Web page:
In the abstract, of course, this Platonic model might seem persuasive, perhaps even vaguely interesting, but not radical.  It has, however, radical implications.  To begin with, as I suggested in last weeks lecture, the response to claims to knowwledge that are presented to us as incontrovertible are best responded to with a certain sense of humour – the person who is trying to persuade us of their knowledge claims without allowing that knowledge claim to be investigated or questioned is in effect presenting us with something humorous in that it’s quite simply nothing better than a joke.  If the very essence of critical thought is to allow knowledge claims to be investigated in order to know how we know them, then in general a knowledge claim should present itself with caution and openness.   There may be something – unless the knowledge claimer is always claiming omniscience – that they have failed to understand about the very process buy which they came to their knowledge claim.  Knowledge claims that cannot be questioned refuse to allow themselves to be investigated, refuse to allow knowledge of the knowledge claim – and as such are both humorous but also dangerous since they harbour some other motive, usually one of imposing their power on us.  Why should I believe that?  What happens if I believe that?  Who benefits if I believe that?  These are all practical applications of critical rational thought.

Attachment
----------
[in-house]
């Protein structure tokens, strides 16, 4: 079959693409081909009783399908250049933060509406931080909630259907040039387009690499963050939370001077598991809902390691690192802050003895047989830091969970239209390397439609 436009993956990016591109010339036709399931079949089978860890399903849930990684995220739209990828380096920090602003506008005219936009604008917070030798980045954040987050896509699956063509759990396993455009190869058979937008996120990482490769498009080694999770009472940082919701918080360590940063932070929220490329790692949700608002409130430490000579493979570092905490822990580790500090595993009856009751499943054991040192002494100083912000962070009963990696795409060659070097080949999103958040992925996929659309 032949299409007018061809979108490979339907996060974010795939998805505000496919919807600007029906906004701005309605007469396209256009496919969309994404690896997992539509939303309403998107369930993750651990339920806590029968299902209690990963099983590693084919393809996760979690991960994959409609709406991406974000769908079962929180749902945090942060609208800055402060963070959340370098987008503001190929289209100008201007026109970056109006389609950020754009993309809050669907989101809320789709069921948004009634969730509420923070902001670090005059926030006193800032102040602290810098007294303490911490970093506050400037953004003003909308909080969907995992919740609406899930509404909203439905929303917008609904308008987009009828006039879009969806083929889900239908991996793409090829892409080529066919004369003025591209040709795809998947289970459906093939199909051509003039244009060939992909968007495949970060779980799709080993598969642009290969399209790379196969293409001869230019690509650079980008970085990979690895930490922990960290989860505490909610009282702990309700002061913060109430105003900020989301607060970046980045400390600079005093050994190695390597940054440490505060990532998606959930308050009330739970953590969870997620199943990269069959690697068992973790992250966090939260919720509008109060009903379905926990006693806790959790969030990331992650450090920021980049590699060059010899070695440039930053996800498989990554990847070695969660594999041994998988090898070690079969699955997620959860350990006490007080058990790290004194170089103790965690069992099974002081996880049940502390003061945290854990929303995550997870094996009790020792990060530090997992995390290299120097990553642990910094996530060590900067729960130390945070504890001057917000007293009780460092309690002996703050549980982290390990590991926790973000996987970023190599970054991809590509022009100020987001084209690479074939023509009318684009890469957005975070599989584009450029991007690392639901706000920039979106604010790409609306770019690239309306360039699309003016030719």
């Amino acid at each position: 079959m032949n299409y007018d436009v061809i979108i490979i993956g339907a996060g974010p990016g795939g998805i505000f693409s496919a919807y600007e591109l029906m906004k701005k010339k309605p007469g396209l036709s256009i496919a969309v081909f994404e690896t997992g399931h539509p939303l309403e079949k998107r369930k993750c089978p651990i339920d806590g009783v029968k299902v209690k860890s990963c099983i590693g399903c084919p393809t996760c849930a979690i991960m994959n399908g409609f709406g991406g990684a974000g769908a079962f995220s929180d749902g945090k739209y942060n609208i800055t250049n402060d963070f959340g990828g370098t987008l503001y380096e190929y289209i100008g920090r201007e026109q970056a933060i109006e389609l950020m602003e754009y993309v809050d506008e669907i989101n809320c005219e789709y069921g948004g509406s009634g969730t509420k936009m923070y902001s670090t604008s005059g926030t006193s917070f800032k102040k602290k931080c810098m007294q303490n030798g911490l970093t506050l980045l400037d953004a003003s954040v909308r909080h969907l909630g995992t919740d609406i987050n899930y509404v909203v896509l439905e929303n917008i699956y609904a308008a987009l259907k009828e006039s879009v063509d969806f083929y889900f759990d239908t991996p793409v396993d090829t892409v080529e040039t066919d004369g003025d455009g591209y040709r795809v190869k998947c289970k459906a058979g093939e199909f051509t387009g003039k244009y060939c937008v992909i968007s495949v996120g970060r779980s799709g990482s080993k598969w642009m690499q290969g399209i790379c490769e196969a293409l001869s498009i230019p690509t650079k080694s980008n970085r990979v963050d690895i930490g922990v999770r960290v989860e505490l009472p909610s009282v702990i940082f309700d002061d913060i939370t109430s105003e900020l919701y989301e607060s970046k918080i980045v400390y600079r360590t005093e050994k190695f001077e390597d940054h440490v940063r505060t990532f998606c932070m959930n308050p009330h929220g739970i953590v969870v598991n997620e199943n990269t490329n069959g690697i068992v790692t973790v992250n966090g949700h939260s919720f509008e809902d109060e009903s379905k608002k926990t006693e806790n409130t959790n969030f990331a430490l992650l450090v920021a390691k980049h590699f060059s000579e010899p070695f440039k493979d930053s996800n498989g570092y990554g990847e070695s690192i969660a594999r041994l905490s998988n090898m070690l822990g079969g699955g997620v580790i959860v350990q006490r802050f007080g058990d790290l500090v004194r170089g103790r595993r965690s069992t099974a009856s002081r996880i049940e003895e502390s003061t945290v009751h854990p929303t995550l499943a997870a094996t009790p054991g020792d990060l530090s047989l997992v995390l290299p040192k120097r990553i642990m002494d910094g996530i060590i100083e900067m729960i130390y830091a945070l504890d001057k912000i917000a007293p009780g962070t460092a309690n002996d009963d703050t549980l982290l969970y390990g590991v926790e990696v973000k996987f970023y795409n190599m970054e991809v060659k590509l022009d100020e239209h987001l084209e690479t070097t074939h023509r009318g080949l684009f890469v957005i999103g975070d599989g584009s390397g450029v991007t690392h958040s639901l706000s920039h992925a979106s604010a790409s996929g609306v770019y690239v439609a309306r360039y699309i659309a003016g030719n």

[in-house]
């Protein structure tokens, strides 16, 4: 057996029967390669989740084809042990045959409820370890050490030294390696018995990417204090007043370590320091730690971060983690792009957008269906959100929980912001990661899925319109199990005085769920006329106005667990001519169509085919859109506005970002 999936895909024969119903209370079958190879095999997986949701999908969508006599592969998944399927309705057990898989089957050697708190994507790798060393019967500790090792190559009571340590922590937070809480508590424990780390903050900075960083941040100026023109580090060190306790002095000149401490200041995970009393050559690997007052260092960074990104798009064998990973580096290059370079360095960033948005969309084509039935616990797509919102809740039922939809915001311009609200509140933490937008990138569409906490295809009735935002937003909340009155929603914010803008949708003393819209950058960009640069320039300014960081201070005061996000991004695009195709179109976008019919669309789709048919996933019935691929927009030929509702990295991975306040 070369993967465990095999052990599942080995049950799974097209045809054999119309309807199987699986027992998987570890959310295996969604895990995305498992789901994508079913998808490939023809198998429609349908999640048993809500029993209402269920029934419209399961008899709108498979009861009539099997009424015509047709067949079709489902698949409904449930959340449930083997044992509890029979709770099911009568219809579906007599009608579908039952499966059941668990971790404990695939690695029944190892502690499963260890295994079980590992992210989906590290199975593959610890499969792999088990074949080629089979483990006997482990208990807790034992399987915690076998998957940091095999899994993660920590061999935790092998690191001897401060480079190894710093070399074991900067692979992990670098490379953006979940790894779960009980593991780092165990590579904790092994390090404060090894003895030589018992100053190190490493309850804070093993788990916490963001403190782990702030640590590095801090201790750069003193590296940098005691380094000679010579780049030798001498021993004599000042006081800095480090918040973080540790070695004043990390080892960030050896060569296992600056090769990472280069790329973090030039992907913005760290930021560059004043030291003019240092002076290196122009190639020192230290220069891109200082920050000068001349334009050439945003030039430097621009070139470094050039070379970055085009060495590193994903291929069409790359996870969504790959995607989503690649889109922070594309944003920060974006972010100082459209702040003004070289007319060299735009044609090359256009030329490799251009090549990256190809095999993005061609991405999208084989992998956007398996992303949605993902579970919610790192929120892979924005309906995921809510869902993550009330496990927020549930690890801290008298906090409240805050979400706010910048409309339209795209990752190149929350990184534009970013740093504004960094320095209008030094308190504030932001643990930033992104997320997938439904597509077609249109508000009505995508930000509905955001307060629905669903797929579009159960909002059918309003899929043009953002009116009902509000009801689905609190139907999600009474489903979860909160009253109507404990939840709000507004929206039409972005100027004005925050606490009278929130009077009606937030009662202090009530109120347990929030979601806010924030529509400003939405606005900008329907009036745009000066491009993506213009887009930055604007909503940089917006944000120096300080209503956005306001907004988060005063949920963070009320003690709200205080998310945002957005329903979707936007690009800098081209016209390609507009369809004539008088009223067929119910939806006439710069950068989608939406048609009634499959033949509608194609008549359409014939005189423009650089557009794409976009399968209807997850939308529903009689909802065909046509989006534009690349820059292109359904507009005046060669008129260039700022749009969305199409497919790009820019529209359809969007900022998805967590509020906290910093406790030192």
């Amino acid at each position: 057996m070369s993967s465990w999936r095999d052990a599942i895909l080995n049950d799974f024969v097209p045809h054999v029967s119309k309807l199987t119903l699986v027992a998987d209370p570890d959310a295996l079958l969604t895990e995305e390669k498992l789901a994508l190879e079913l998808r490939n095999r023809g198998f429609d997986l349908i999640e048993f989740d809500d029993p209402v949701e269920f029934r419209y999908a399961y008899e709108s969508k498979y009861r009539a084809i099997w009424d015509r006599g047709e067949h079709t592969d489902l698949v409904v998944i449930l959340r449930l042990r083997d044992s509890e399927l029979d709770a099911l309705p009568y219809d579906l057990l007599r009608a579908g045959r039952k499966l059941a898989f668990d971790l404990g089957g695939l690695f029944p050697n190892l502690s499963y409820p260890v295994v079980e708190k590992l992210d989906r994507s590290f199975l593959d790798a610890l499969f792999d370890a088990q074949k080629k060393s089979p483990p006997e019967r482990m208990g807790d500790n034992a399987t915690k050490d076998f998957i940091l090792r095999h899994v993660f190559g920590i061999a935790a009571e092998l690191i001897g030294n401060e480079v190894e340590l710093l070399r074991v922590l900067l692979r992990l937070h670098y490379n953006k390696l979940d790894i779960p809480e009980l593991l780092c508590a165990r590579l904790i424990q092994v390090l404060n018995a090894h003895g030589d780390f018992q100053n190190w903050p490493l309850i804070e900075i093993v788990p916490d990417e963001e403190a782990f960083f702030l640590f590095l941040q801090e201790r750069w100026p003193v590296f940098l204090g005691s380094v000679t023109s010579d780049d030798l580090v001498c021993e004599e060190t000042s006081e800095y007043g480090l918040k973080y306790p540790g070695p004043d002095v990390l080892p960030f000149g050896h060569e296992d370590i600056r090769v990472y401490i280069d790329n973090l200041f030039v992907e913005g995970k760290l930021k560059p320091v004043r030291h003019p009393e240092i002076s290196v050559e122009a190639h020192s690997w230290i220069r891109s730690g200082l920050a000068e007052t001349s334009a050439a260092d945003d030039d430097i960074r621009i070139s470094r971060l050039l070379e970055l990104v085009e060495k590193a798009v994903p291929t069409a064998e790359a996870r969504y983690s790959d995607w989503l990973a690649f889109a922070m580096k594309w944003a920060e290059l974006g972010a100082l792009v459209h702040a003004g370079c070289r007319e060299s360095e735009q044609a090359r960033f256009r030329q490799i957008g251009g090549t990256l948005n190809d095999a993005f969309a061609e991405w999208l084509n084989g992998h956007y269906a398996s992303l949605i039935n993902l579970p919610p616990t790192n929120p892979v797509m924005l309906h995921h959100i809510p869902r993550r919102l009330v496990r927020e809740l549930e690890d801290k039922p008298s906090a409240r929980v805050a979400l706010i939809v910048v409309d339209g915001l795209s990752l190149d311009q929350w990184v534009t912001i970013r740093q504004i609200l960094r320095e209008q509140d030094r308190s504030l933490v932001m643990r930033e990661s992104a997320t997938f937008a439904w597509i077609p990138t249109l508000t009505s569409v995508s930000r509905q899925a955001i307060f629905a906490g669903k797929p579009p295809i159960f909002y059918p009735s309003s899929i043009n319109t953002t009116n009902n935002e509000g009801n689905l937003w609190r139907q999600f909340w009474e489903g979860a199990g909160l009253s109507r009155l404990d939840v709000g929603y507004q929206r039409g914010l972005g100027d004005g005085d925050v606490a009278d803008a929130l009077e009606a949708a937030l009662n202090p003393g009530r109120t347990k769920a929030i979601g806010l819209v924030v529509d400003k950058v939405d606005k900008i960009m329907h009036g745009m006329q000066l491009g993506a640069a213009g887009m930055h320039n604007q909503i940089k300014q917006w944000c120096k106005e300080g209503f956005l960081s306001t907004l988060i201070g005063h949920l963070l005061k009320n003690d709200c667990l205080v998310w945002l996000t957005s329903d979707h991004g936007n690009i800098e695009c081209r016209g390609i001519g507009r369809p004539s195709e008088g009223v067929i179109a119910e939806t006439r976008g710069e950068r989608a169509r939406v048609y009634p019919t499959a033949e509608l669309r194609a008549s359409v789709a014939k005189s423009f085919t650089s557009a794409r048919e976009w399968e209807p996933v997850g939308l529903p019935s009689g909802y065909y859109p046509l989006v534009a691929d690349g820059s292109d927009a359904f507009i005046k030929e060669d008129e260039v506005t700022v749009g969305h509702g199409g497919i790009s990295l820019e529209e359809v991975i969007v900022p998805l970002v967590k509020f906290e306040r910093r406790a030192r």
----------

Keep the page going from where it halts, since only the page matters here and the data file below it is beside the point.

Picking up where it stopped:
In history we can often find clues, such as those suggested above, that indicate either ignorance or deliberate falsehood.  Facts and situations are presented as ‘new’, the current crisis is always ‘nothing like the past’, some new event makes the world ‘a more dangerous place than it’s been before’ – and yet this sort of rhetoric fails to indicate that it has appeared before, that it is not the first time a moral panic has arisen about ‘terrorism’ and political violence, nor the first time it has been associated with a particular religion or community.